Although there is non-binding authority holding otherwise, the general structure of federal tax litigation dictates that, to maintain a refund suit for section 6672 penalties for multiple quarters, the taxpayer must first pay the amount of the assessment attributable to one employee for each quarter in suit.  n11 In general, subject matter jurisdiction over tax refund suits is determined on a tax-period basis. See, e.g., Harris v. United States, 33 Fed. Cl. 470,473 (1995) (dismissing refund suit for lack of subject matter jurisdiction over some tax years because the plaintiff had not filed administrative refund claims, and over other tax years because the plaintiff had not fully paid the assessments), aff'd, 106 F.3d 426 (Fed. Cir. 1997) (Table); see also Comm 'r v. Sunnen, 333 U.S. 591, 598 (1948) ("Income taxes are levied on an annual basis. Each year is the origin of a new liability and of a separate cause of action."). Thus, a taxpayer seeking a refund of income taxes for multiple tax years must pay the full amount of income tax assessed for each such year before filing suit. See, e.g., Tonasket, 218 Ct. Cl. at 709, 712; Snyder v. United  States, 539 F.2d 706, 1976 WL 23945, at *1-2 (4th Cir. 1976) (per curiam) (Table); cf Magnone v. United States, 733 F. Supp. 613, 616 (S.D.N.Y. 1989) (explaining that "a taxpayer who owes back taxes for several years may pay interest on and sue with respect to only one of them"), aff'd, 902 F.2d 192 (2d Cir. 1990) (per curiam). There is no reason to treat section 6672 penalties, which are assessed based on a quarterly tax period, any differently. Accordingly, a taxpayer suing for a refund of section 6672 penalties for multiple quarters must pay the amount of the penalty attributable to one employee for each quarter in suit.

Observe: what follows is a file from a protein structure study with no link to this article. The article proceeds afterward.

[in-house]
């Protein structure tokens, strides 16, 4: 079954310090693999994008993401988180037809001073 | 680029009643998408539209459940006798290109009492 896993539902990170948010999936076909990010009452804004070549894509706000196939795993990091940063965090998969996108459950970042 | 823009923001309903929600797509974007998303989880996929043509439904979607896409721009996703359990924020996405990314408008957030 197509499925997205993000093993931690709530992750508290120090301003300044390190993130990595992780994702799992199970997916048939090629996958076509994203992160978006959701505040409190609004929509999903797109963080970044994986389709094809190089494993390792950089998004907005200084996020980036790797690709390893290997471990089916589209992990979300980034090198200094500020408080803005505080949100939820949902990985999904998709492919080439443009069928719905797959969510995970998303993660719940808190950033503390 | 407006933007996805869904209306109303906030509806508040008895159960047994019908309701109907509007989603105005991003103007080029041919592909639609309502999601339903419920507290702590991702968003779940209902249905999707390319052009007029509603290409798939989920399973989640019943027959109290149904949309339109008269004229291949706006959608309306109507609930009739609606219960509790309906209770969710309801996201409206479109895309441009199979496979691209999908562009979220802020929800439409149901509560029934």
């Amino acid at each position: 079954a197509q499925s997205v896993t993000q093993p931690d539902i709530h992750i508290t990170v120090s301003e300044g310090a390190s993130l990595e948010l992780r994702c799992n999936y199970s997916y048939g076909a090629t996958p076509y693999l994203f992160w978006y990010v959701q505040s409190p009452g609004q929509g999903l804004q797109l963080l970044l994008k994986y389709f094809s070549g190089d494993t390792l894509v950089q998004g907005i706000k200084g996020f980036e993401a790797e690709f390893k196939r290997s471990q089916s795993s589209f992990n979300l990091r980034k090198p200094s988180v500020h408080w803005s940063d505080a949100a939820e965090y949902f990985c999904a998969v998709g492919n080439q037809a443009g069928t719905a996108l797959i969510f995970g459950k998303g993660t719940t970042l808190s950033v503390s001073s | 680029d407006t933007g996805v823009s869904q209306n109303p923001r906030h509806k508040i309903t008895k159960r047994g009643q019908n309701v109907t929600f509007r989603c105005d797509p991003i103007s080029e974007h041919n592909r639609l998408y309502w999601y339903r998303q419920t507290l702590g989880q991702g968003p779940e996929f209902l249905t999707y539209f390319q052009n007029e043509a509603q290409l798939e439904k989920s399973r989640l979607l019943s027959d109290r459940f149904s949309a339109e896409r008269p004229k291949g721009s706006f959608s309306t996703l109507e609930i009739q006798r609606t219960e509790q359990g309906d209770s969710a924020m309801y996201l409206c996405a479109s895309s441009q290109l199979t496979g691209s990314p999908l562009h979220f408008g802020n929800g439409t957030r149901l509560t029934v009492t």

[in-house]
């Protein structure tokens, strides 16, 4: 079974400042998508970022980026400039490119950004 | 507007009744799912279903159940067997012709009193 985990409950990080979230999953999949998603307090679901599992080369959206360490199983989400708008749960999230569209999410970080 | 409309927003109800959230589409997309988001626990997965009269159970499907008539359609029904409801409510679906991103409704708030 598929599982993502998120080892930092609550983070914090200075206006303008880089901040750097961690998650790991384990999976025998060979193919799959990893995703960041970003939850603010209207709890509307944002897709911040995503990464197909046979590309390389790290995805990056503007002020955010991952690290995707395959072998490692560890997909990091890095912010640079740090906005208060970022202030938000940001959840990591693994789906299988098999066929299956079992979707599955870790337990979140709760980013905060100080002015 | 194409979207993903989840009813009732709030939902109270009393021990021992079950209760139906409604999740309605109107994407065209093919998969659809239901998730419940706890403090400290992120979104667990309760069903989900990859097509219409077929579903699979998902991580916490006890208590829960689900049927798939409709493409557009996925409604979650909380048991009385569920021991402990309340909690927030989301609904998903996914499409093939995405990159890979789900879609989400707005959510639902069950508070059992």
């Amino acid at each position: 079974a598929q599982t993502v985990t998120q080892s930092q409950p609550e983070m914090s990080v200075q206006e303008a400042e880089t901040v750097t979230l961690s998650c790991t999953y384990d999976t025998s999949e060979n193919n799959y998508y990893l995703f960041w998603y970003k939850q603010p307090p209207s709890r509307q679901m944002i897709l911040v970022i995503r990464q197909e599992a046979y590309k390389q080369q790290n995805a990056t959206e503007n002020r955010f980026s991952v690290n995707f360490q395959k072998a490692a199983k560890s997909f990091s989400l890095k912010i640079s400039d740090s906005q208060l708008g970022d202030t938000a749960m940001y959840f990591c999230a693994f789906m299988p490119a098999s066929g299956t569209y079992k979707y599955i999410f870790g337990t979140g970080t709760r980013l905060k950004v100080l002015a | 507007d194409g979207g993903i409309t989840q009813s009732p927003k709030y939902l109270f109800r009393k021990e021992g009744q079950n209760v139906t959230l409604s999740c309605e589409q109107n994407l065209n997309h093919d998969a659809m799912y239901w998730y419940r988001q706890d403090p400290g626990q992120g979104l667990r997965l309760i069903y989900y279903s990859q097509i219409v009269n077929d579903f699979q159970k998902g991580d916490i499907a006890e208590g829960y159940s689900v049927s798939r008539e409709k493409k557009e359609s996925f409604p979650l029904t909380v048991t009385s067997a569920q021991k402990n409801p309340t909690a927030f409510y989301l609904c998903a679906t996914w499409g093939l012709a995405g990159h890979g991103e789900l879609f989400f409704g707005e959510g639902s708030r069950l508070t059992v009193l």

n11 At least one district court has held, to the contrary, that a taxpayer assessed with§ 6672 penalties need pay only the amount attributable to one employee for one quarter before filing suit for multiple quarters. See Todd v. United States, 2009 WL 3152863, *4 (S.D. Ga. 2009). In addition, obiter dicta in two circuit court cases seem to support the Todd holding. In re Queen, 16 F.3d 411, 1994 WL 12029, at *3 n.* (4th Cir. 1994) (per curiam) (Table) (noting that a taxpayer challenging an assessment of Section 6672 penalties "may not need to pay the entire amount of the assessed penalties ... ; rather, he may be able simply to pay the amount allegedly owed for one quarter for one employee"); USLIFE Title Ins. Co. v. Harbison, 784 F.2d 1238, 1243 n.6 (5th Cir. 1986) (noting that a "Section 6672 liability is a divisible liability" and therefore "a responsible person need only pay the tax attributable to one employee for one quarter in order to maintain a claim for refund"). Finally, two other district court decisions seem to have implicitly followed the Todd rule without explicitly analyzing the question. See Brammer v. United States, 897 F. Supp. 1022, 1023 (N.D. Oh. 1995); Spivak v. United States, 254 F. Supp. 517, 522 (D.C. N.Y. 1966), aff'd on other grounds, 370 F.2d 612 (2d Cir. 1967).